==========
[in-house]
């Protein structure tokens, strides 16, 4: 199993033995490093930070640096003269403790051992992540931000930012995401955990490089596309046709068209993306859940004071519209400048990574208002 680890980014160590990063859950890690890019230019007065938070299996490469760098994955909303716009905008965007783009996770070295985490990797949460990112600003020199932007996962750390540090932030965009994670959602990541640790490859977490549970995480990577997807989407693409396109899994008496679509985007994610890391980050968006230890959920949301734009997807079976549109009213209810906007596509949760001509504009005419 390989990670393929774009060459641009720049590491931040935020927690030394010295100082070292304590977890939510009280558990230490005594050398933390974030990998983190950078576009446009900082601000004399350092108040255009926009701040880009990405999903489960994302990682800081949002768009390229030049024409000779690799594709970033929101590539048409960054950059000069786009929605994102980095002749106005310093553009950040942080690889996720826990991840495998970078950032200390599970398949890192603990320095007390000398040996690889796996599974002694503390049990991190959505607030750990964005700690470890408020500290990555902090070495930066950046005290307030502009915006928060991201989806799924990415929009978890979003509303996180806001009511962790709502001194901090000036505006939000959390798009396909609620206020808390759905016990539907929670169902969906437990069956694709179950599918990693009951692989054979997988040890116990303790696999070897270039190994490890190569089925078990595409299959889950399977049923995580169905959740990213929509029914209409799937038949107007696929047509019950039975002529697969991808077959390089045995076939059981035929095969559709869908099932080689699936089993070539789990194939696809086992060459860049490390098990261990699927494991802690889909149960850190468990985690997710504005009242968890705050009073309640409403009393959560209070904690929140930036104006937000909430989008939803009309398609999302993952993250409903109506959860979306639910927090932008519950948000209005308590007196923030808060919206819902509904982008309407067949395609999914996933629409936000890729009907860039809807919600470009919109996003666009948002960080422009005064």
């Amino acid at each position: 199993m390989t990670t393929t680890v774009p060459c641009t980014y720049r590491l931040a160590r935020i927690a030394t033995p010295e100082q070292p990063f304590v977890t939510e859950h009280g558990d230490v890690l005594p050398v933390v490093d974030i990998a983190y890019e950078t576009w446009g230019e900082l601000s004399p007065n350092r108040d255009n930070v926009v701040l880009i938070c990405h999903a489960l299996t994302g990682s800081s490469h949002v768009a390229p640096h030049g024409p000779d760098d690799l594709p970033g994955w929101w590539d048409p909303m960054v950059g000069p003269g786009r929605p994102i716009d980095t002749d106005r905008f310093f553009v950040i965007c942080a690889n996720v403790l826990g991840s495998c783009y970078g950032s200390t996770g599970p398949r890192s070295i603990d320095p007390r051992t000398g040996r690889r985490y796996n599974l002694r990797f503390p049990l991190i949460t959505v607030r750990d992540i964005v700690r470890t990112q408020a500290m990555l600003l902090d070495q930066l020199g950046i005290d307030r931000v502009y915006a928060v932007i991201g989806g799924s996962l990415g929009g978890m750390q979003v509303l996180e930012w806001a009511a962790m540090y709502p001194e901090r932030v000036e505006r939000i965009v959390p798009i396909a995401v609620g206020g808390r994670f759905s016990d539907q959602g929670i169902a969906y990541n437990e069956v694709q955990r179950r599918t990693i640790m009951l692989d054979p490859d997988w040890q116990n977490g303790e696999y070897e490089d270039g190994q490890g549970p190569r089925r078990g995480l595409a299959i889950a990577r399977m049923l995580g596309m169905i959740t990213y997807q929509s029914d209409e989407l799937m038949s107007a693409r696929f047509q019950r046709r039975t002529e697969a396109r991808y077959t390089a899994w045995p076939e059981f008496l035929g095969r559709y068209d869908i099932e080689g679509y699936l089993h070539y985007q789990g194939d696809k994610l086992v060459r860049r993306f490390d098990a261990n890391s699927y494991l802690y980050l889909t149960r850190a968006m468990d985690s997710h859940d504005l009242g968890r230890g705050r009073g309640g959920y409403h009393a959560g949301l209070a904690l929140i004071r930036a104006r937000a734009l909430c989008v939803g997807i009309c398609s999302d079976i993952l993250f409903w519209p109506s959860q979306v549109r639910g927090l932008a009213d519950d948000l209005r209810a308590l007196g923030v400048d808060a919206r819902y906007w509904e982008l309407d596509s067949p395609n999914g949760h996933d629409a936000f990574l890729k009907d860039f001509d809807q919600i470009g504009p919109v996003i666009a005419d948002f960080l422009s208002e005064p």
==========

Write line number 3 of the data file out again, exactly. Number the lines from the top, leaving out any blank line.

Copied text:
């Amino acid at each position: 199993m390989t990670t393929t680890v774009p060459c641009t980014y720049r590491l931040a160590r935020i927690a030394t033995p010295e100082q070292p990063f304590v977890t939510e859950h009280g558990d230490v890690l005594p050398v933390v490093d974030i990998a983190y890019e950078t576009w446009g230019e900082l601000s004399p007065n350092r108040d255009n930070v926009v701040l880009i938070c990405h999903a489960l299996t994302g990682s800081s490469h949002v768009a390229p640096h030049g024409p000779d760098d690799l594709p970033g994955w929101w590539d048409p909303m960054v950059g000069p003269g786009r929605p994102i716009d980095t002749d106005r905008f310093f553009v950040i965007c942080a690889n996720v403790l826990g991840s495998c783009y970078g950032s200390t996770g599970p398949r890192s070295i603990d320095p007390r051992t000398g040996r690889r985490y796996n599974l002694r990797f503390p049990l991190i949460t959505v607030r750990d992540i964005v700690r470890t990112q408020a500290m990555l600003l902090d070495q930066l020199g950046i005290d307030r931000v502009y915006a928060v932007i991201g989806g799924s996962l990415g929009g978890m750390q979003v509303l996180e930012w806001a009511a962790m540090y709502p001194e901090r932030v000036e505006r939000i965009v959390p798009i396909a995401v609620g206020g808390r994670f759905s016990d539907q959602g929670i169902a969906y990541n437990e069956v694709q955990r179950r599918t990693i640790m009951l692989d054979p490859d997988w040890q116990n977490g303790e696999y070897e490089d270039g190994q490890g549970p190569r089925r078990g995480l595409a299959i889950a990577r399977m049923l995580g596309m169905i959740t990213y997807q929509s029914d209409e989407l799937m038949s107007a693409r696929f047509q019950r046709r039975t002529e697969a396109r991808y077959t390089a899994w045995p076939e059981f008496l035929g095969r559709y068209d869908i099932e080689g679509y699936l089993h070539y985007q789990g194939d696809k994610l086992v060459r860049r993306f490390d098990a261990n890391s699927y494991l802690y980050l889909t149960r850190a968006m468990d985690s997710h859940d504005l009242g968890r230890g705050r009073g309640g959920y409403h009393a959560g949301l209070a904690l929140i004071r930036a104006r937000a734009l909430c989008v939803g997807i009309c398609s999302d079976i993952l993250f409903w519209p109506s959860q979306v549109r639910g927090l932008a009213d519950d948000l209005r209810a308590l007196g923030v400048d808060a919206r819902y906007w509904e982008l309407d596509s067949p395609n999914g949760h996933d629409a936000f990574l890729k009907d860039f001509d809807q919600i470009g504009p919109v996003i666009a005419d948002f960080l422009s208002e005064p």